The Digital Humanities Initiative (DHi) offers three competitive fellowships a year to students working with faculty who wish to explore interdisciplinary models and research methods. Culture, Liberal Arts & Society Scholars (CLASS) work with a Hamilton professor on a component of their research that requires digital methods and results in digital scholarship. CLASS fellows contribute to their professor’s larger research agenda by leveraging the potential of technology to access, ask questions of, and manipulate information. As co-researchers and co-creators of knowledge, CLASS students are expected to develop and learn digital research approaches to complex interdisciplinary questions about the human condition.

Process

Faculty propose a research project that would benefit from digital research approaches and work with DHi to integrate student collaborators into their research process. DHi provides expertise, skills development, funding for student work, and project management to facilitate all research phases and the resulting digital scholarship. Students engage in sustained collaborative research (15 month program) that integrates digital methods and results in multimodal presentations and/or publications.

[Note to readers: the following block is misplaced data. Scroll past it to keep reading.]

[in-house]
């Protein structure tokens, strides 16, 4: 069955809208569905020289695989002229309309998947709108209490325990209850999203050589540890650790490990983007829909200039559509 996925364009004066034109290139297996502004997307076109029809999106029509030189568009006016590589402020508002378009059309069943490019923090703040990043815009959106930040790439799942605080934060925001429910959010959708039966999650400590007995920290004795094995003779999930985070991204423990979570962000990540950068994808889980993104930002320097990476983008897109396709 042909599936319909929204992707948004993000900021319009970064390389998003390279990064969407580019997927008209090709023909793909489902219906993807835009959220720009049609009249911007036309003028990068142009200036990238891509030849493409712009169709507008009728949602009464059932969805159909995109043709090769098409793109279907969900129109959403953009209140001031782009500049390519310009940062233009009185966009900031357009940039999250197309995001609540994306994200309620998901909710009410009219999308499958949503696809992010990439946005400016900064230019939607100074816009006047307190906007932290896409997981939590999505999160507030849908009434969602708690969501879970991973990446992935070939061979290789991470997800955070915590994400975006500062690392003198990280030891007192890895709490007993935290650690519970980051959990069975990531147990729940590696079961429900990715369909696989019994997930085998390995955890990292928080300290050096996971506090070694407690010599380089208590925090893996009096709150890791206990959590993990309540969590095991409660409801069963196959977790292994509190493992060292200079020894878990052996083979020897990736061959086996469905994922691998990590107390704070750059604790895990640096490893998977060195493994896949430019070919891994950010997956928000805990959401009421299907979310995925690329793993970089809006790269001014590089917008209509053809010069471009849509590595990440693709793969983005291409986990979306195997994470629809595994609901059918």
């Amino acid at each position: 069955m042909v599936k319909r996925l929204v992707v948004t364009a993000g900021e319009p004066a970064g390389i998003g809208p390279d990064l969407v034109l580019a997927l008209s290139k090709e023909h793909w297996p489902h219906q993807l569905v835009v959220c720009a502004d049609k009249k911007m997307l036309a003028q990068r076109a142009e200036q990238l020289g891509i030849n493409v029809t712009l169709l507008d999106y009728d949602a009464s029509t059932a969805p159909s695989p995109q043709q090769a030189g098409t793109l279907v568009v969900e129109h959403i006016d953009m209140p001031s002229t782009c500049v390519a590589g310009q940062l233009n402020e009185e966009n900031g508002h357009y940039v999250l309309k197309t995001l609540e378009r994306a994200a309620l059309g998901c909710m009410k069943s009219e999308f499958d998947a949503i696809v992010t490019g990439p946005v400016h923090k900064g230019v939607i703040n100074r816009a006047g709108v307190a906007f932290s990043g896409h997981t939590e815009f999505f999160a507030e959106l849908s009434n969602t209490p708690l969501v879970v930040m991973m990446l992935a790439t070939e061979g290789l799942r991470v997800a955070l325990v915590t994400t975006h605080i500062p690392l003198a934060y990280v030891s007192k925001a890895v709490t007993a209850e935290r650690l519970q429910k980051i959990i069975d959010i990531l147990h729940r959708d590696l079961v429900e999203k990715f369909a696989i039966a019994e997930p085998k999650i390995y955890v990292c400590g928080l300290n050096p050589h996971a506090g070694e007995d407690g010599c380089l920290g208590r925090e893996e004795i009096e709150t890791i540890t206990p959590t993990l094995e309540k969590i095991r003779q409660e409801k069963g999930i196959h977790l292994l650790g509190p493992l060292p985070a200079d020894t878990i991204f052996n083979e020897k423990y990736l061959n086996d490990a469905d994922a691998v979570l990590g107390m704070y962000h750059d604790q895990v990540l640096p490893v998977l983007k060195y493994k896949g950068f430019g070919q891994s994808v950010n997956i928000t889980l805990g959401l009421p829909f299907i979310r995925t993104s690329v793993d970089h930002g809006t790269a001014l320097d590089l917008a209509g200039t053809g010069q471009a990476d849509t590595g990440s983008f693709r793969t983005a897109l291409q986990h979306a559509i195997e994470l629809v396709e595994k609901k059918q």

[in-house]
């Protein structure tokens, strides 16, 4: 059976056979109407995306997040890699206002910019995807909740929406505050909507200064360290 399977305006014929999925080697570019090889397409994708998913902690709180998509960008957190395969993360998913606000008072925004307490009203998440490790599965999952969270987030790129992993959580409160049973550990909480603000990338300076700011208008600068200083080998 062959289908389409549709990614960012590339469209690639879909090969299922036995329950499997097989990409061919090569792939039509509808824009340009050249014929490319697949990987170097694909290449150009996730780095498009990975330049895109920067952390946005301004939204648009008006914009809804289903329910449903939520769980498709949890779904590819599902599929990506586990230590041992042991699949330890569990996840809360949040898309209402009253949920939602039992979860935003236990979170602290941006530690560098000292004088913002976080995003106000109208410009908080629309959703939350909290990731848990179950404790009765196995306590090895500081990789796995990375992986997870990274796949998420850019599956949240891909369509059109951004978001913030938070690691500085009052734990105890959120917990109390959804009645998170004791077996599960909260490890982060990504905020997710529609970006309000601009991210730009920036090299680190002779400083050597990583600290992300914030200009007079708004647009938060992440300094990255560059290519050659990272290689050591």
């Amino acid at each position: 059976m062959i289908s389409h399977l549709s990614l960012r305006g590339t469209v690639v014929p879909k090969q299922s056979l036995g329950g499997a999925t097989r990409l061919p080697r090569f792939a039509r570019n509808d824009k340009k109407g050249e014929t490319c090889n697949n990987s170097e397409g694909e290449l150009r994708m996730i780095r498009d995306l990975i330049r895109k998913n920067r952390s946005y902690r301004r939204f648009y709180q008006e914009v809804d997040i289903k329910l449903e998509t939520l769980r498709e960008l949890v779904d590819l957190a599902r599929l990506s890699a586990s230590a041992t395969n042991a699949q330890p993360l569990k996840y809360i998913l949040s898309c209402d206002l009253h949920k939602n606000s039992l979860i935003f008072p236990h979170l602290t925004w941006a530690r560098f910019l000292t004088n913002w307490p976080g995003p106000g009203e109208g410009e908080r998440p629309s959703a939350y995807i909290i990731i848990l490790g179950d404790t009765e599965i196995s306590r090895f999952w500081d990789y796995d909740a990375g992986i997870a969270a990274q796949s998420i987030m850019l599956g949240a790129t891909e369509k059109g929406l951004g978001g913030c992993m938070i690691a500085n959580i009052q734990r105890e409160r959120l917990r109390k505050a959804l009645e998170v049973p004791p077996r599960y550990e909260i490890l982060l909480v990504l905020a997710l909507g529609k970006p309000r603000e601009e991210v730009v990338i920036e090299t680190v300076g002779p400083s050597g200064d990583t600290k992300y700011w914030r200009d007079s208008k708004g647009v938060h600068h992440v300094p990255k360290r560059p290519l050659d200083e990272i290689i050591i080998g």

Application Instructions

Faculty/Student collaborators jointly submit a 2-3 page proposal to dhi@hamilton.edu describing the research project and questions the student will explore by the last day in February. Do not hesitate to contact Janet Oppedisano with questions about developing your proposal (see former CLASS students and their projects).  

CLASS is a 15 month research commitment that includes two-summer internships, paid research hours during the academic year between the summers, and research presentations on campus and at academic conference(s). 

  • Two summer commitment: (1) summer of sophomore-junior year; (2) summer of junior-senior year 
  • First summer: Immersive learning experience at the Digital Humanities Summer Institute at the University of Victoria in Victoria British Columbia (http://dhsi.org) June 3-14, 2019.  Followed by research work at Hamilton with the research project director, the DHi Collection Development Team, and other experts as needed for eight weeks. 
  • Academic year: work up to 10 hours a week (paid hourly) with faculty research director on planned aspects of their long term digital research agenda. 
  • Second summer: partially funded continued research on the same long term research project.
The CLASS fellowship includes the following: